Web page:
Working assumptions: Time for change
The over 60s have outnumbered the under 18s for over five years now in the UK. Life expectancy is on the rise by around five hours each day.
Society is changing.
With the working-age population continuing to shrink, what effect will this have on our working lives?
We need to rethink retirement. The traditional binary transition from work to rest is increasingly outdated. This is as much a social imperative as an economic one. 60 is the new 50. Almost half of those aged 60-64 consider themselves in “middle adulthood”[i], and near 1 million people over 65 are continuing to work[ii].
As we highlighted in our Five Hours a Day report earlier this year, new models of work are needed which allow for people to work purposefully in later life. That might be an extension of their career in a more flexible form, or a chance to try something new, gain new skills, or put something back[iii].
At the start of the year Nesta's ageing team spent time at the Purpose Awards in San Francisco. The brainchild of encore.org, this celebration turns retirement on its head by recognising the huge contribution to society that over 60s are making. Vitally, this firmly places older people as the solution to problems in the community, not the problem that we must somehow fix.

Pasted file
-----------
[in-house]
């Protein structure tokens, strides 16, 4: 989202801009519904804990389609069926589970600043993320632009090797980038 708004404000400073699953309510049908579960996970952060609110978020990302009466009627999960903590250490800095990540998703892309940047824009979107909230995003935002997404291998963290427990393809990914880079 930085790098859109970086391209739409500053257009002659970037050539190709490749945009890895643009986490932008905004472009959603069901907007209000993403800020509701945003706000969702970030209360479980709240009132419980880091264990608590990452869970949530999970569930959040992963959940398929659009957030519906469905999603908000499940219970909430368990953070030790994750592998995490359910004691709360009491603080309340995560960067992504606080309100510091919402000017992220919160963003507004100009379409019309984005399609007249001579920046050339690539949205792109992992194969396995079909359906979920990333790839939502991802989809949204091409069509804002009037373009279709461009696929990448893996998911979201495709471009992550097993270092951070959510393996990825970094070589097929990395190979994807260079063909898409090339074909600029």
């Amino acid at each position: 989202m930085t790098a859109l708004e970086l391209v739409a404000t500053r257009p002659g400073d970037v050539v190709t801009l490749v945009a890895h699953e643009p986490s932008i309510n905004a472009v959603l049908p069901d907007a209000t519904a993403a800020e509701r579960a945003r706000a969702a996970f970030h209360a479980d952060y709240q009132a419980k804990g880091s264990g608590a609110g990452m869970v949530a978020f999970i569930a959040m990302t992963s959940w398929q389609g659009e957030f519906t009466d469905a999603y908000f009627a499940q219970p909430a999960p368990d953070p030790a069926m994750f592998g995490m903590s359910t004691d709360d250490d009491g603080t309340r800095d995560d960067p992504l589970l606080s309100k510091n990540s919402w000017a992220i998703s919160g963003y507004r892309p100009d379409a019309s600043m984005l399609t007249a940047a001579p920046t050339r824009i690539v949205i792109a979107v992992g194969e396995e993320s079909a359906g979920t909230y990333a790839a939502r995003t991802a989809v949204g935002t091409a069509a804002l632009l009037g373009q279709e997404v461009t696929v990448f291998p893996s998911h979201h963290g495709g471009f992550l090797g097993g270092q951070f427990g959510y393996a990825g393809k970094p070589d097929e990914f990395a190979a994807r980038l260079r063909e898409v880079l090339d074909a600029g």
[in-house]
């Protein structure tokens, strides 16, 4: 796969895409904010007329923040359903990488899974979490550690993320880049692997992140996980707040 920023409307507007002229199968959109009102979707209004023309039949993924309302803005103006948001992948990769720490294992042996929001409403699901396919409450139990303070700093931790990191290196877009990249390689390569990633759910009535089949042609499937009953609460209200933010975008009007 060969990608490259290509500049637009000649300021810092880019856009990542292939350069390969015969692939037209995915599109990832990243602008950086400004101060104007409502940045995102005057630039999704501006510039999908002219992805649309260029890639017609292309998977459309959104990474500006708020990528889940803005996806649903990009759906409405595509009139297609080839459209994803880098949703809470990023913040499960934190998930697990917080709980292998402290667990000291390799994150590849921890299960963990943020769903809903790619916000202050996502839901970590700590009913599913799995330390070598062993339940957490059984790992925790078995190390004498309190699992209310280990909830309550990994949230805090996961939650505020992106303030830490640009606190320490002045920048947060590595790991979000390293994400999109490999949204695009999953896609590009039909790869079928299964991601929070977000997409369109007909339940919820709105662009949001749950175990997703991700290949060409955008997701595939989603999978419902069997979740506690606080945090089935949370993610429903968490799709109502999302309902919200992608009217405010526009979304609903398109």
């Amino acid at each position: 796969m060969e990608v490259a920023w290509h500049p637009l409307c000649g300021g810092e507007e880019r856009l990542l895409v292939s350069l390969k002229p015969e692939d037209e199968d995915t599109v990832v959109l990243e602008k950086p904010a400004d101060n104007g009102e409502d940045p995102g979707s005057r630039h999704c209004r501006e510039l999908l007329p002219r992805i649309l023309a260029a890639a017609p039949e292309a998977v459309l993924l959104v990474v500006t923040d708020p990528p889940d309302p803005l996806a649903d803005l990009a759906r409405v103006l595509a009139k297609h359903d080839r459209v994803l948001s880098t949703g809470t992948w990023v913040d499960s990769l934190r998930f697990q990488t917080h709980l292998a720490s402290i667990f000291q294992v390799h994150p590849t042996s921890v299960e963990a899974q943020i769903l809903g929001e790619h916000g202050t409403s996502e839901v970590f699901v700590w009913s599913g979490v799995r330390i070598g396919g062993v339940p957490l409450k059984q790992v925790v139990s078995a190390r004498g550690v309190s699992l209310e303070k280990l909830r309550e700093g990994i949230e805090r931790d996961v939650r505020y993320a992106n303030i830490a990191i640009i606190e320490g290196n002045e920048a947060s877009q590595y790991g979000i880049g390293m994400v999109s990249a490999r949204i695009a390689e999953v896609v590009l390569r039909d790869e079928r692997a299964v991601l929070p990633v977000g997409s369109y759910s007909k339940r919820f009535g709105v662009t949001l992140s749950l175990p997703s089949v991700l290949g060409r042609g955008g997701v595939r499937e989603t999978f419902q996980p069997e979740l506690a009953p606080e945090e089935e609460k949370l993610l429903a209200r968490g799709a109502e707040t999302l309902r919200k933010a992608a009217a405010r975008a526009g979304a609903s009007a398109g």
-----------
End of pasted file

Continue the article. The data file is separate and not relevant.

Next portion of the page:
Long established in the US, we are now supporting a test of Encore’s fellowship model within the UK. Encore Futures will place corporate executives into charity placements at the end of their career.
While addressing skills shortages and a need for charities to attract top business talent, they are simultaneously creating a new type of transition from work.
This sort of approach is essential – recognising the skills, experience and strengths that older people bring – and using them in new ways. Within the Innovation Lab, we are thrilled to be able to support Annabel Warr, Director of Encore Futures, to test and refine this concept within the UK.
Do get in touch if you would like to find out more or are interested in being a part of this bold movement as it comes to the UK.
[i] Later Life in the United Kingdom. Age UK, 2013
[ii] A means to many ends. Age UK, 2012
[iii] Five hours a day: systemic innovation for an ageing population. Nesta, 2013